However, the scholarly work that has led to my induction into the RSC is not something I claim credit for alone. This work is rooted in, and shaped by, the experiences, struggles, disenfranchisements, degradations—and accomplishments—of the communities that I come from, the communities to which I make claims to belong, and the communities that claim me as one of their own. Moreover, when I was appointed in my academic position at the University of British Columbia (UBC), I did not walk into this institution alone. I came bringing with me the histories, knowledges and aspirations of the visionaries, intellectuals and revolutionaries produced by these communities. I carried with me also the dreams, pains and disappointments of those among them who did not survive to make it here themselves: women in my own family and in my extended communities, both filial and political. In entering this institution, I was walking on the path laid by these women, by their communities, and their movements. It was these women’s struggles for survival, and their clinging to the promise of a better world for themselves and the generations to come, that paved the way into the academy for many of us not privileged by whiteness or class; those of us whose citizenship is constantly under scrutiny and always under threat of being rescinded. I was a beneficiary of these women’s vision of a humanizing world that made them fight to open up these institutions—the exclusionary white settler nation state, the elite university and the RSC—all founded on stolen Indigenous lands, built on transatlantic slavery and on the labour of the ‘non-preferred races.’ These institutions were built on the sacrifice of the life worlds, creativity, knowledge, and all too often, the very lives of Indigenous, Black and other women of colour. It was these women that struggled to open the doors of these institutions to people like me, with the expectation that we would change these institutions and, through this, change the world.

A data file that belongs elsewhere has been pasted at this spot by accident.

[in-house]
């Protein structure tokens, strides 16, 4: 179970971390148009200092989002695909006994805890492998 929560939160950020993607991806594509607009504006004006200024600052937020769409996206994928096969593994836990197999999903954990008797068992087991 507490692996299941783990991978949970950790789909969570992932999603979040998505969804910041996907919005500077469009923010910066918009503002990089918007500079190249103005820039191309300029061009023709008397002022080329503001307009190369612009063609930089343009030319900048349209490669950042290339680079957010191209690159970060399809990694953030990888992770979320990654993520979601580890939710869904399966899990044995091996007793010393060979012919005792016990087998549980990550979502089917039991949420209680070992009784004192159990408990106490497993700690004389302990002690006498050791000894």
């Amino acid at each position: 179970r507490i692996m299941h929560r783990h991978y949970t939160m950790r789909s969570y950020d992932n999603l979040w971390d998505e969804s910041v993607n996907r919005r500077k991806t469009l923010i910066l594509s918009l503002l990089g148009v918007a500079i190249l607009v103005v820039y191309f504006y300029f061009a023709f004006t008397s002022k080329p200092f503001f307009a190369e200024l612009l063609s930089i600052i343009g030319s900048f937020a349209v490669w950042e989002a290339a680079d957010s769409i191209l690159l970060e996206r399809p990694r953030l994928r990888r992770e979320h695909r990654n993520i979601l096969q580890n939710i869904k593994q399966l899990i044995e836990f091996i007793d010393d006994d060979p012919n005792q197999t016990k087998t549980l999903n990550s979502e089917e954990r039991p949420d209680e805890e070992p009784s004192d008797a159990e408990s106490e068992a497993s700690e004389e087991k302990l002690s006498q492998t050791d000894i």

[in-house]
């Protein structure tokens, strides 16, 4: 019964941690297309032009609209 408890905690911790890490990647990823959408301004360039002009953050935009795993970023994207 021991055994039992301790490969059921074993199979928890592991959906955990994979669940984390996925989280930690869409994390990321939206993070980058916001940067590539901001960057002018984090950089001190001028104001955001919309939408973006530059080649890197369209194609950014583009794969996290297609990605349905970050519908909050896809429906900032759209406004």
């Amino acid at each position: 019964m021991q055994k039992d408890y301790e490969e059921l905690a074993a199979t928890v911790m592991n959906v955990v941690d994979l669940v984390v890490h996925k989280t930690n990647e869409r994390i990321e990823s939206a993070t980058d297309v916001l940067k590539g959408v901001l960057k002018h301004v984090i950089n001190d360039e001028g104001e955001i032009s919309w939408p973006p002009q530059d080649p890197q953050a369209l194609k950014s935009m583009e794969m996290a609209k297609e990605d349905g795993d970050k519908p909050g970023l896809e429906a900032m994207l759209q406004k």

My work within the university thus confronts me with certain pressing questions: is this what the women who went before me were struggling for? Would they consider what we do in this institution—what we do with this institution—worth the price they paid for opening it up for us? As we work in, and get worked upon, by this institution—as brutalizing, alienating and invested in the business of profit-making today as it was when it was founded—is this what those women envisioned? What would they have to say to us? How would each one of us answer these questions?

Both the social order in which we live and the institutions in which we work are once again challenged by the growing momentum of movements rooted in those earlier struggles. Their dreams of possibilities are resurgent once again. The king and scion of an empire that once promised the sun would never set on its reign over continents—from Asia to Africa to the Americas—is today compelled to confront the question of his family’s (and institution’s) profiting from the transatlantic slave trade in Black bodies and labour. The Vatican—which put its biblical authority in the service of Indigenous genocide and dispossession, of European massacres and colonization of most of the peoples of this planet—has now conceded to the repudiation of the Doctrine of Discovery that legitimized that violence. Forced to acknowledge that the papal bulls that dehumanized the majority of the peoples of the world “did not adequately reflect the equal dignity of Indigenous peoples,” the Vatican has apparently acquired today “a greater awareness.”

As the hopes, aspirations, and demands for humanizing these institutions, for building ethical and just relations and practices, have grown louder, the voices more urgent, these movements are yet again forcing open more widely the doors of these institutions. Rhodes did fall, as did Gassy Jack in Vancouver, and the Benin Bronzes have begun their long journey back home.